So, organizations have to work harder than they should to get adoption of image sharing. The problem is that, because the solutions are proprietary, in order to exchange with one hospital, one vendors solutions may be required. And to share images with a different hospital, another vendor’s proprietary solution is needed. Each may have a different workflow. It is complicated for sites to keep track of these different workflows and it really inhibits adoption. So, one of the purposes of the paper was to educate the community around the emerging standards and to suggest that they evangelize the standards, and push their vendors to get better about interoperability.

In addition to adopting technology solutions for doing imaging exchange, are you seeing common challenges with adoption?

More organizations are adopting imaging technology, but not all of them are looking at it holistically. I think they often look at it (technology) as a way to deal with radiology imaging alone, when an example of a more real, pressing problem they should be working to solve is specialists having access to the appropriate outside imaging for referrals, for instance. That means cardiologists and cardiology practices should be involved, and neurology and orthopedic practices, and while I find some organizations address one or two of those, they really aren't looking at it as a quality improvement across all service lines in a way that really rewards them and provides the value that really is available. It is because it is complicated to change workflows in so many departments, and because standards aren't there it is just hard work. 

Organizations have had varying levels of success. I think one of the bigger issues preventing broader success (besides interoperability) is that the mandate from executive leadership might not be clear enough or the executives might not understand the problem well enough to be working toward making this (holistic, enterprise-focused strategy) happen.

Lots of organizations are approaching image exchange from an IT perspective rather than a clinical or business perspective. They may be thinking in terms of getting technology implemented, but not strategically enough along the lines of "how can we leverage the technology to cut costs or improve care.’ Well implemented, information exchange, and particularly image exchange can have a huge impact on the (IHI’s) Triple Aim (recently changed to Quadruple Aim). The whole provider satisfaction issue has been added to the conversation as the fourth tenet on top of the existing Triple Aim, and image exchange can play a big role there. Doctors are dealing with CDs still, which is hard to fathom in 2017, but they are. It is often a big nuisance and a big negative part of their lives, or worse yet, because they don't have the ability to seamlessly exchange information they are unable to weigh in on consults that could lead to high value patient transfers. So, there is a lot of work to be done.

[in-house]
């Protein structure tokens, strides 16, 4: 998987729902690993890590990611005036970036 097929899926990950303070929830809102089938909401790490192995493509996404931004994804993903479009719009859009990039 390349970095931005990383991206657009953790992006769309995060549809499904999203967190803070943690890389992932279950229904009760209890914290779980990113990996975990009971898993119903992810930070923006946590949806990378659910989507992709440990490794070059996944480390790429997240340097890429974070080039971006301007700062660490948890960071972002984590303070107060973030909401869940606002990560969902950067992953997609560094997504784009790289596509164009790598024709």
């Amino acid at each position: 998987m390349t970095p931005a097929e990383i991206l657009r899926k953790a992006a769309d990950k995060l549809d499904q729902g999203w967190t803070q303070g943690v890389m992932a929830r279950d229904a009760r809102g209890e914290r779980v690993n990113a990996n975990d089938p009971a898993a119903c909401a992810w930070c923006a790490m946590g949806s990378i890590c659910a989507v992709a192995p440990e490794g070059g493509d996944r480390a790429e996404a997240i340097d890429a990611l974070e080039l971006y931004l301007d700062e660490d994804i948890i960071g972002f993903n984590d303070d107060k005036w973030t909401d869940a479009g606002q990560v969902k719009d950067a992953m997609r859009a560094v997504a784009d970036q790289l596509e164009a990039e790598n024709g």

Do PACS administrators have a role in advancing the idea and value of image exchange?
I think PACS administrators are in a difficult position. They may be limited to radiology and often don't have any visibility into the strategic objectives of their organizations or access to leaders outside of radiology. Yes, any motivated person in an organization who is able to educate up and manage up has a role in evangelizing the potential of any technology, but the strategic place they (PACS administrators) are in at a hospital can make it hard to succeed at that. But the more they understand and the more they want to further their careers, I think raising the issues and educating the organization about, ‘you know this could add a lot of value to some of our high-end service lines,’ is always valuable. But sometimes they don't get the right audience. That doesn't mean they shouldn't be pushing it and educating themselves about it. The more they understand all of the places such technology can add value, the more valuable they are as a team member.

The second broad issue is patient matching and the complexities around that. Who should have the major responsibility in developing strategies for improving that?

As we all know, patient matching is a challenge for all types of data exchange – not just imaging data. So EHRs and HIE solutions are working to address that, and I don’t think the imaging vendors should have to reinvent the wheel completely.